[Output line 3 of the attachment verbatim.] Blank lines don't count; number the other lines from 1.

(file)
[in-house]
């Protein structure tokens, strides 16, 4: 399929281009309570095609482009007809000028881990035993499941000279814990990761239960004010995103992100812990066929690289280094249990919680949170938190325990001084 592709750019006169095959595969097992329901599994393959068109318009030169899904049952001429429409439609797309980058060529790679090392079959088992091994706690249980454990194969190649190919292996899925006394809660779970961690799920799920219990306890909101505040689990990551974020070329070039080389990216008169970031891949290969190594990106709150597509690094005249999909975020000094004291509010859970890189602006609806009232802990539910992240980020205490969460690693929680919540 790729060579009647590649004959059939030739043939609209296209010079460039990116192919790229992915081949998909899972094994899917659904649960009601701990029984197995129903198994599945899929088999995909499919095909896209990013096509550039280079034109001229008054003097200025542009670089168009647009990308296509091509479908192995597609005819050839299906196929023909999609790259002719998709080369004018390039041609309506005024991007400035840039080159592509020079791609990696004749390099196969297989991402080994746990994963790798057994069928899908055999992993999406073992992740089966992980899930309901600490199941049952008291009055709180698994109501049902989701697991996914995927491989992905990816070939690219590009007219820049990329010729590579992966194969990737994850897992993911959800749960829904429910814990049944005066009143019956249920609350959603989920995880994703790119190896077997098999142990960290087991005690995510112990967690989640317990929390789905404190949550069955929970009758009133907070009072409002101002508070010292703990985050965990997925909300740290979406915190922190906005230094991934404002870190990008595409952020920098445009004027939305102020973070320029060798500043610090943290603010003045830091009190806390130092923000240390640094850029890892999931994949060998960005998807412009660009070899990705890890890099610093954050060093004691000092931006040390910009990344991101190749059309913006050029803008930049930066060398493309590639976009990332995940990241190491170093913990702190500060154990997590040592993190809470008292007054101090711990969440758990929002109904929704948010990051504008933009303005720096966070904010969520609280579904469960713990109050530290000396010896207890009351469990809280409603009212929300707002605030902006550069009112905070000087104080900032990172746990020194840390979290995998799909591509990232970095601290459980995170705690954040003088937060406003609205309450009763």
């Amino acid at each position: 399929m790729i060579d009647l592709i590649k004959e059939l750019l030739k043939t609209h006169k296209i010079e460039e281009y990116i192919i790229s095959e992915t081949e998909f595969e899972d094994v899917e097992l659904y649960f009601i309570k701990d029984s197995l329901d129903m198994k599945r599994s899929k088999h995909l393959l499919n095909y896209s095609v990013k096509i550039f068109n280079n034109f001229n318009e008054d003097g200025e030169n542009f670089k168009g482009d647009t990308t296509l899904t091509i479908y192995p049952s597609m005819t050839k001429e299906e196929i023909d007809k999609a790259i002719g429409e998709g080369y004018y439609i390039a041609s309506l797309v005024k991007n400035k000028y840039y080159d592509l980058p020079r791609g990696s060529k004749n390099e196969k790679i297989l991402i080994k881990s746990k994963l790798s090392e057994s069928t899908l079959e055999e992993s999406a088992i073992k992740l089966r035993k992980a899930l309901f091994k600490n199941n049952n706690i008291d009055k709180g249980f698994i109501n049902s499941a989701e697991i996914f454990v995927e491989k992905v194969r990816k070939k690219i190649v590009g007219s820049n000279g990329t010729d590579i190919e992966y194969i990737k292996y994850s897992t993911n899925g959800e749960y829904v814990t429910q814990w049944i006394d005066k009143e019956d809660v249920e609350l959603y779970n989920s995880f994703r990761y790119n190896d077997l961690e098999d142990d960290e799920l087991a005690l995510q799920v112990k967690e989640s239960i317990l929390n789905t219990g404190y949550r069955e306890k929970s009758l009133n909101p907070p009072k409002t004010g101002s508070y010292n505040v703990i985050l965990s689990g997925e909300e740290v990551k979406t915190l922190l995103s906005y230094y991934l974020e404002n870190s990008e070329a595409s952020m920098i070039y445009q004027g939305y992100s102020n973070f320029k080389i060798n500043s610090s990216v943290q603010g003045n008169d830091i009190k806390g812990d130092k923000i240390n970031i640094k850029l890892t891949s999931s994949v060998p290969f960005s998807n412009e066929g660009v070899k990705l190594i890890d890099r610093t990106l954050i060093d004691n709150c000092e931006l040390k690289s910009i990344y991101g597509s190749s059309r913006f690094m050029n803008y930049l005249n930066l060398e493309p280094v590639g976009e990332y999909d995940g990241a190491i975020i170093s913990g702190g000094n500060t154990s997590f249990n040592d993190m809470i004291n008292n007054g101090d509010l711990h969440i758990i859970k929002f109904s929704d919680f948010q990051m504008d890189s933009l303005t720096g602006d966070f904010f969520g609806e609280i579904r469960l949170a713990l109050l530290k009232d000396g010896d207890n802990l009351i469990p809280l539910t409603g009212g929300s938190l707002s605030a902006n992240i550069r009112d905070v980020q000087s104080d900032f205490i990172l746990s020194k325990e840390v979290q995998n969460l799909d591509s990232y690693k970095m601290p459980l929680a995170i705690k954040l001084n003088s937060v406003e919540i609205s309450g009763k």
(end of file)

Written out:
């Amino acid at each position: 399929m790729i060579d009647l592709i590649k004959e059939l750019l030739k043939t609209h006169k296209i010079e460039e281009y990116i192919i790229s095959e992915t081949e998909f595969e899972d094994v899917e097992l659904y649960f009601i309570k701990d029984s197995l329901d129903m198994k599945r599994s899929k088999h995909l393959l499919n095909y896209s095609v990013k096509i550039f068109n280079n034109f001229n318009e008054d003097g200025e030169n542009f670089k168009g482009d647009t990308t296509l899904t091509i479908y192995p049952s597609m005819t050839k001429e299906e196929i023909d007809k999609a790259i002719g429409e998709g080369y004018y439609i390039a041609s309506l797309v005024k991007n400035k000028y840039y080159d592509l980058p020079r791609g990696s060529k004749n390099e196969k790679i297989l991402i080994k881990s746990k994963l790798s090392e057994s069928t899908l079959e055999e992993s999406a088992i073992k992740l089966r035993k992980a899930l309901f091994k600490n199941n049952n706690i008291d009055k709180g249980f698994i109501n049902s499941a989701e697991i996914f454990v995927e491989k992905v194969r990816k070939k690219i190649v590009g007219s820049n000279g990329t010729d590579i190919e992966y194969i990737k292996y994850s897992t993911n899925g959800e749960y829904v814990t429910q814990w049944i006394d005066k009143e019956d809660v249920e609350l959603y779970n989920s995880f994703r990761y790119n190896d077997l961690e098999d142990d960290e799920l087991a005690l995510q799920v112990k967690e989640s239960i317990l929390n789905t219990g404190y949550r069955e306890k929970s009758l009133n909101p907070p009072k409002t004010g101002s508070y010292n505040v703990i985050l965990s689990g997925e909300e740290v990551k979406t915190l922190l995103s906005y230094y991934l974020e404002n870190s990008e070329a595409s952020m920098i070039y445009q004027g939305y992100s102020n973070f320029k080389i060798n500043s610090s990216v943290q603010g003045n008169d830091i009190k806390g812990d130092k923000i240390n970031i640094k850029l890892t891949s999931s994949v060998p290969f960005s998807n412009e066929g660009v070899k990705l190594i890890d890099r610093t990106l954050i060093d004691n709150c000092e931006l040390k690289s910009i990344y991101g597509s190749s059309r913006f690094m050029n803008y930049l005249n930066l060398e493309p280094v590639g976009e990332y999909d995940g990241a190491i975020i170093s913990g702190g000094n500060t154990s997590f249990n040592d993190m809470i004291n008292n007054g101090d509010l711990h969440i758990i859970k929002f109904s929704d919680f948010q990051m504008d890189s933009l303005t720096g602006d966070f904010f969520g609806e609280i579904r469960l949170a713990l109050l530290k009232d000396g010896d207890n802990l009351i469990p809280l539910t409603g009212g929300s938190l707002s605030a902006n992240i550069r009112d905070v980020q000087s104080d900032f205490i990172l746990s020194k325990e840390v979290q995998n969460l799909d591509s990232y690693k970095m601290p459980l929680a995170i705690k954040l001084n003088s937060v406003e919540i609205s309450g009763k």